dren and pregnant women were not allowed to visit such
During present investigations, in 3 sacred groves,
Bauhinia vahlii, an important ethnobotanical species was
found. Leaf of Bauhinia vahlii was used for making cups
Copyright © 2011 SciRes. JEP
Traditional Ecological Knowledge, Sacred Groves and Conservation of Biodiversity in the Pachmarhi
972 Biosphere Reserve of India
and plates and the stem was used for making rope, none-
theless the individuals of this species growing in the sa-
cred grove were not exploited for such purposes by the
villagers. Besides, there was no provision of cutting the
plant species from the sacred grove. In case of not fol-
lowing such customary norms, the lawbreaker was im-
posed monetary penalty by the village council.
4. Discussion
Gond being a dominant tribal community in the central
India has enjoyed several benefits from the nature and
thus has determined the uses of natural resources from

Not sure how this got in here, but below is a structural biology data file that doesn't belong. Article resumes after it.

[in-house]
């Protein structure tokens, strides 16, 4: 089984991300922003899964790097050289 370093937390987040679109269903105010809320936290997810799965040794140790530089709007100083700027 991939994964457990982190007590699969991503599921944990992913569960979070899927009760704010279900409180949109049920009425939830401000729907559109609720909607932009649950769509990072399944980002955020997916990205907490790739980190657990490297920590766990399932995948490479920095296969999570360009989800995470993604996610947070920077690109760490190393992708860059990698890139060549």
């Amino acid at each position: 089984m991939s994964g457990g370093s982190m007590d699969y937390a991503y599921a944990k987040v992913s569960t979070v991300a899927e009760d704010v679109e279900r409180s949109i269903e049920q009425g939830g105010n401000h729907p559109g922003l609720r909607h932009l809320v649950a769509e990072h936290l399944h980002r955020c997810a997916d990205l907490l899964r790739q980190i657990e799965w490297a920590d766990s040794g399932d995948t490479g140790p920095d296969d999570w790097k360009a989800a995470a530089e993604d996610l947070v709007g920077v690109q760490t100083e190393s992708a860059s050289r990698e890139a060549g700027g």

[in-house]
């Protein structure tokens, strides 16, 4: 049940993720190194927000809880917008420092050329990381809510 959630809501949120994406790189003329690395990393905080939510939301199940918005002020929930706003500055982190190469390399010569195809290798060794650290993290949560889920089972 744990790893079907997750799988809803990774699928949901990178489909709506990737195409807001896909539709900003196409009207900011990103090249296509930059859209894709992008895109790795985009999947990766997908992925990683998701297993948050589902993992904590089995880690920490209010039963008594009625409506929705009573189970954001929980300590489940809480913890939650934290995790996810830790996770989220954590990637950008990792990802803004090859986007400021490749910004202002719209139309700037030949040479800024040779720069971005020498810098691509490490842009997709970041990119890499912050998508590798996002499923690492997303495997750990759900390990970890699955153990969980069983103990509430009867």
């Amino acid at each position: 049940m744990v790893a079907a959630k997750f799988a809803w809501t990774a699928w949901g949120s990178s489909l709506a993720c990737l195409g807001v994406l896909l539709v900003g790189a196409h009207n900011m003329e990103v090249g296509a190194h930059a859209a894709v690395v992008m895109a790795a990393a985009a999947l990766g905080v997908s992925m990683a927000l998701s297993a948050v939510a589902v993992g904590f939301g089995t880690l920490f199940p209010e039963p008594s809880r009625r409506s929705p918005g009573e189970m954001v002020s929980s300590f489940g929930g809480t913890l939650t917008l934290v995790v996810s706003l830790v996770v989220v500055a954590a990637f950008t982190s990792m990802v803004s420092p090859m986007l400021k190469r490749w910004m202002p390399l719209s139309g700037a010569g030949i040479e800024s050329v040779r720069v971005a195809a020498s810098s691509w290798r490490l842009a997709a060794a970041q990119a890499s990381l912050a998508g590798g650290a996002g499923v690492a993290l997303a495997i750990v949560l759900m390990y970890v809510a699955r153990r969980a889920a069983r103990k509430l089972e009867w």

historical past. Simultaneously, they have evolved strate-
gies for the conservation of such useful and valuable
biodiversity in view of their sustained av ailability. Gond s
believe in many gods and goddess and some of the Gond
deities are similar to the Hindus. Budha Deo is one of the
most venerated deities of Gonds. They also worship oth er
deities such as Bari Mata, Khedapati, Sidhbaba, Gowal
baba, Bajrang, Bagh Deo, Nagdeo and Sayenebuda. The
philosophy of worshipping deities in sacred groves, as
practices by Gonds, is similar to many other tribal com-
munities living in various parts of India [12,20]. Ay-
yappa, Aiyanar and Sasta in Southern India are the dei-
ties of woods, who used to guard the villagers and drive
away their enemies [6,21]. The religious persons in Gond
are Padiar (shaman) and Bhomka (priest), who enjoy a
high respect in the community. Gond and Mawasi have
their own calendar, which they use for different purposes
including collection of forest resources, cultivation of
crops and performing various relig ious activities.
The fear of Gods and Goddess in the community might
have been used as an instrument by the Padiar and
Bhomka for smooth functioning of society and main-
taining social cohesiveness. The concept of sacred groves